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1981
Volume 3, Issue 1
  • ISSN: 2634-4726
  • E-ISSN: 2206-5857

Abstract

Media activists who are women, queer, trans*, Indigenous and/or people of colour are shifting mediascapes through intersectional autonomous journalism practices. This community-based co-research project analyses data from six semi-structured focus group workshops with media activists, who identify a contradictory logic between mainstream and alternative journalism. Two distinct autonomous journalism practices emerge that complement and extend traditional horizontal prefigurative media activist practices through an attentiveness to intersectional identities and interlocking systems of oppression. In rooted direct-action journalism, grassroots autonomous journalists collectively report from a perspective rooted in the concerns of the movement, creating media as a direct-action tactic; whereas in solidarity journalism, autonomous journalists report across movements in solidarity with intersectionally marginalised groups and communities. We argue that, emphasising intersectional mutual aid, relationship building, consent, accountability and content co-creation, these value-based practices have begun to shift dominant media and cultural logics. Finally, we offer critical reflections on some of the challenges inherent in these practices, including a meta-analysis of the intersectional value practices in our activist co-research methodology.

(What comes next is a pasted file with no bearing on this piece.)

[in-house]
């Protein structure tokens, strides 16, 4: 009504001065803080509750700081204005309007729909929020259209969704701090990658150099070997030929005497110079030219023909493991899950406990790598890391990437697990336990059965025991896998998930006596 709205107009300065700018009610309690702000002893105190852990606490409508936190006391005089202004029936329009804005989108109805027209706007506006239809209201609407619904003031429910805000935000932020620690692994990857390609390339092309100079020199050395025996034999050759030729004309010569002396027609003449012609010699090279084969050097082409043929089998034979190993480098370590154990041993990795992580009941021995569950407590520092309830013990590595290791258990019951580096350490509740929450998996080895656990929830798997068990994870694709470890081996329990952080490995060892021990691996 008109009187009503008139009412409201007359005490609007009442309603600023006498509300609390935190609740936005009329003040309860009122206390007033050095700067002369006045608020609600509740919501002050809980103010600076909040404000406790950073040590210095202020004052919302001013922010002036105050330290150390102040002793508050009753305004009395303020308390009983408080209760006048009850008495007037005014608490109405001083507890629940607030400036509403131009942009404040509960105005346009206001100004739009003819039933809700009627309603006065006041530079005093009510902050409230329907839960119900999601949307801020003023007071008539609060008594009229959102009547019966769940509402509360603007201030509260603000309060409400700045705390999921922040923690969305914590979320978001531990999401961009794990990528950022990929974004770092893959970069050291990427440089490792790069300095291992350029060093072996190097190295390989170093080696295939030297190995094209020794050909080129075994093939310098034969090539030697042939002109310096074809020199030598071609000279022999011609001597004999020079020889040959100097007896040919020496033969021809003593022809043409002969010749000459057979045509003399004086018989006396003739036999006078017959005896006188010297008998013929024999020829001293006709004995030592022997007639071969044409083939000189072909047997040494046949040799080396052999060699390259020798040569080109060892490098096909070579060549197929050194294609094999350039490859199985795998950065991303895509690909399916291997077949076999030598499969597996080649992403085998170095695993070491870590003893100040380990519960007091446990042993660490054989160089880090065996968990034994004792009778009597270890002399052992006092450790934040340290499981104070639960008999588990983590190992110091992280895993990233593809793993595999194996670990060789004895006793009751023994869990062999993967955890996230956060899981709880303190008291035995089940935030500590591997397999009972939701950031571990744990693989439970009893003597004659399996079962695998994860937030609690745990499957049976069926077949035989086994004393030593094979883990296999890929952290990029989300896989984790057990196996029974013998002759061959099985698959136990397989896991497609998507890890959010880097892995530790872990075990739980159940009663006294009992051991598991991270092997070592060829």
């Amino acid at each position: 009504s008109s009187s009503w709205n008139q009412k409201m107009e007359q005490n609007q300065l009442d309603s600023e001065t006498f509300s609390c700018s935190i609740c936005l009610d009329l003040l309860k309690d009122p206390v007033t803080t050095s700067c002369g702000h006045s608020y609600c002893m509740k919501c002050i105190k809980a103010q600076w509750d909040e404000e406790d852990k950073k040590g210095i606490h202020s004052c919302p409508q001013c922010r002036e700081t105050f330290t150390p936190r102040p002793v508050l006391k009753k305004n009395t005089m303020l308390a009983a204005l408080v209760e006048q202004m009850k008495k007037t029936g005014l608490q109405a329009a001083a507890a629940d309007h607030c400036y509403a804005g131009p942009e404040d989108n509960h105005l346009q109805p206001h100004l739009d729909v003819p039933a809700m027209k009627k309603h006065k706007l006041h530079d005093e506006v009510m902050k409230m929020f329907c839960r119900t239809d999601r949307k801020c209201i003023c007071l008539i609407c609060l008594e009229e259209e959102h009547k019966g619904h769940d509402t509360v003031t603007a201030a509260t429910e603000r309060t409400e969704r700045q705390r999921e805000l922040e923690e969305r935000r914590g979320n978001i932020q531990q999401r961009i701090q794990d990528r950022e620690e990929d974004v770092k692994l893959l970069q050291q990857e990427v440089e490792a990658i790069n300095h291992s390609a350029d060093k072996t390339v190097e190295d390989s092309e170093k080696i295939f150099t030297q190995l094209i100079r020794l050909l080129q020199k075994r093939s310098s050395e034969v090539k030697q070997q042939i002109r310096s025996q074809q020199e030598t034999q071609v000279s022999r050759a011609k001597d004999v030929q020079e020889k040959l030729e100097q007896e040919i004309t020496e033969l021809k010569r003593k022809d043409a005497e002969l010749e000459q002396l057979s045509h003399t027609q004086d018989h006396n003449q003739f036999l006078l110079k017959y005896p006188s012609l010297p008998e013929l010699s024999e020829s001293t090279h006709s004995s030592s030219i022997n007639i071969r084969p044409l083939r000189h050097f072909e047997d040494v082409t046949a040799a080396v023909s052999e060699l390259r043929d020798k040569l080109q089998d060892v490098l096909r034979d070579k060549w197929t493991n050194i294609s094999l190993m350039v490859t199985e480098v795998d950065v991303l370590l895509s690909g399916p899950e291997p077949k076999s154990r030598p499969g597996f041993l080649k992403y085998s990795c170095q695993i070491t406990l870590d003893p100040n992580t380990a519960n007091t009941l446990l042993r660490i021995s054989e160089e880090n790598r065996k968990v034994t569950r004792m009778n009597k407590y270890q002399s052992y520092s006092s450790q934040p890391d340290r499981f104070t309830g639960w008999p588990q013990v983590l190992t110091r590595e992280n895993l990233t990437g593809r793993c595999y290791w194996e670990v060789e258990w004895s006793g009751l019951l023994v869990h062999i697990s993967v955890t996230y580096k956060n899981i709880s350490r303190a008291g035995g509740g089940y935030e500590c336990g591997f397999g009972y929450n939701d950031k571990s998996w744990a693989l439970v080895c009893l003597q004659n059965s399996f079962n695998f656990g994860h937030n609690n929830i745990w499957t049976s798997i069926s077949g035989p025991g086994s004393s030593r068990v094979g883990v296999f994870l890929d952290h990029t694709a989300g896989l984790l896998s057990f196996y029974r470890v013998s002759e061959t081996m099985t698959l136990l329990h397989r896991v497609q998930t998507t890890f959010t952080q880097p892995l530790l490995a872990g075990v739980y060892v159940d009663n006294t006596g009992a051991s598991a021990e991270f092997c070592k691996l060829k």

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/content/journals/10.1386/joacm_00036_1
2024-04-29
2024-06-23
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